Published on May 18th, 2018 | by Angele Colageo0
Four ladies: Diane (Diane Keaton), Vivian (Jane Fonda), Sharon (Candice Bergen) and Carol (Mary Steenburgen), have been in a book club since college. The four, discover through their selection of Fifty Shades Series, how love, romance and sex still exists for them.
Diane is a sweet, widow with adult children: Jill and Adrianne (Alicia Silverstone and Katie Aselton). They want her to move into Jill’s home in Scottsdale where they have renovated their basement for Diane. They are overly cautious, believing that their mother is meant to roll out to pasture. As she reluctantly goes on a trip to visit her daughters, she meets Mitchell (Andy Garcia) who teaches her that life isn’t over at a certain age.
Sharon (Candice Bergen) is a judge that has been divorced for over twenty years. She seems to be of dry, sarcastic wit. Her life has consisted of her work and her cat. She takes her new-found chutzpah to start dating again.
Carol (Mary Steenburgen) is a restaurateur/chef, married to Bruce (Craig T. Nelson) who just retired. Before reading the books, she had been alright with the same ole’ day to day. The first novel triggered Carol to try and find their spark that got lost six months ago. Kudos to Craig T. Nelson for one of the most hilarious scenes.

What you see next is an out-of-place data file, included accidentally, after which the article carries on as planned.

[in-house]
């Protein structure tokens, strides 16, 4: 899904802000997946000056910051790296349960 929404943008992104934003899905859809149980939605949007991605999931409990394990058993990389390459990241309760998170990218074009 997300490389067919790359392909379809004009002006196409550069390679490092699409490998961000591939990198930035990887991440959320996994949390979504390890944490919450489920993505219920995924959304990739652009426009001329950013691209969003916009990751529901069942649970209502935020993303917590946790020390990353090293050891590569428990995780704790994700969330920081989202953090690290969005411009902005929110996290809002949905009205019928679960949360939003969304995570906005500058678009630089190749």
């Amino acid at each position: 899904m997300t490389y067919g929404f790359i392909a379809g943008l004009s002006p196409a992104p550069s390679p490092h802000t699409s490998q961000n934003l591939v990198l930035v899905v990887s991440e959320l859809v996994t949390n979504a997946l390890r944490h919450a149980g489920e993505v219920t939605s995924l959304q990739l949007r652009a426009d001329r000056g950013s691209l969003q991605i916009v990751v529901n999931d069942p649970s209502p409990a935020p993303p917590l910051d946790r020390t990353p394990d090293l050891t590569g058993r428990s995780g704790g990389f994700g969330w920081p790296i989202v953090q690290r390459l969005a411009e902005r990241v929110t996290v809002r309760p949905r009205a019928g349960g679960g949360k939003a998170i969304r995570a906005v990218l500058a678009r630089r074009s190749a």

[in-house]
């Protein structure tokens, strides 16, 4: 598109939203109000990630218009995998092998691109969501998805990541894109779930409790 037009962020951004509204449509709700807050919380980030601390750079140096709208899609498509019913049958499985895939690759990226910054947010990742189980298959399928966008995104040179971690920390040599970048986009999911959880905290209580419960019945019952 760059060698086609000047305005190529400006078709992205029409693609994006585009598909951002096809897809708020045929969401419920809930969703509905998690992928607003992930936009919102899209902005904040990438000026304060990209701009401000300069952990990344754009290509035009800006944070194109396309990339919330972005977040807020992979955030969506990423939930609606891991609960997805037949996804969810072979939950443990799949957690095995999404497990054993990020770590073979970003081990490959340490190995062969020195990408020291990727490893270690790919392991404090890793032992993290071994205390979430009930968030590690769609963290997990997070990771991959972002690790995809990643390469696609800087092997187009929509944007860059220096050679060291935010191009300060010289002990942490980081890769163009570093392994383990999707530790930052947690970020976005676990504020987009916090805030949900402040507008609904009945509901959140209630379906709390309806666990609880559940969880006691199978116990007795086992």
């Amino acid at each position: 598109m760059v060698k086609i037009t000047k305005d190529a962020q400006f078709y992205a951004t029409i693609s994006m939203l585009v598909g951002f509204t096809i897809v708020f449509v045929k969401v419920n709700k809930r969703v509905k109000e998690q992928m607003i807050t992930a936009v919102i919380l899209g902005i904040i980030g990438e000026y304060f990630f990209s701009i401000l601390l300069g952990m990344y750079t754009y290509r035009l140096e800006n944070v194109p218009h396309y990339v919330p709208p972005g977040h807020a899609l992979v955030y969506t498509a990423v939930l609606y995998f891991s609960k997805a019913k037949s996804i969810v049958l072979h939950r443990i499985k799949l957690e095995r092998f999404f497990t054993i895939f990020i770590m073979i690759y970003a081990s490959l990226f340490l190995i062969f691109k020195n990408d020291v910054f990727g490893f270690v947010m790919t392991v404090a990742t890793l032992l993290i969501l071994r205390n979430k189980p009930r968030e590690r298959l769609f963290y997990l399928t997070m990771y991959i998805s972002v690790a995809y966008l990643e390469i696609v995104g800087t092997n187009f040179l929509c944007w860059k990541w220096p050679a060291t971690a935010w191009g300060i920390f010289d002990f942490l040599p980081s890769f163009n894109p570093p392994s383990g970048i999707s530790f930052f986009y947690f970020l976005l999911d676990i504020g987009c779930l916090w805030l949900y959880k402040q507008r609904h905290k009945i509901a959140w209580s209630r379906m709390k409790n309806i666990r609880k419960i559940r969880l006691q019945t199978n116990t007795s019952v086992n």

Vivian (Jane Fonda) has become a rich hotelier, with years of playing the field, but had done an exceptional job keeping her romantic feelings at bay for years out of the fear of being hurt. Arthur (Don Johnson) is a long lost love that happened to show up and pursues Vivian.
The best interactions were when the ladies would gather and have the best girlfriend talks. They supported each other and they have also known each other long enough to call each other out when they need to get out of their own way.
This is an enjoyable girls night out movie. It is funny and sweet, showing that love is ageless. It touches on the different aspects of relationships. First attractions, flirtations, butterflies, fear of rejection, fear of being hurt, being there for each other. It also examines the depth of relationships. I felt as if I were part of their book club.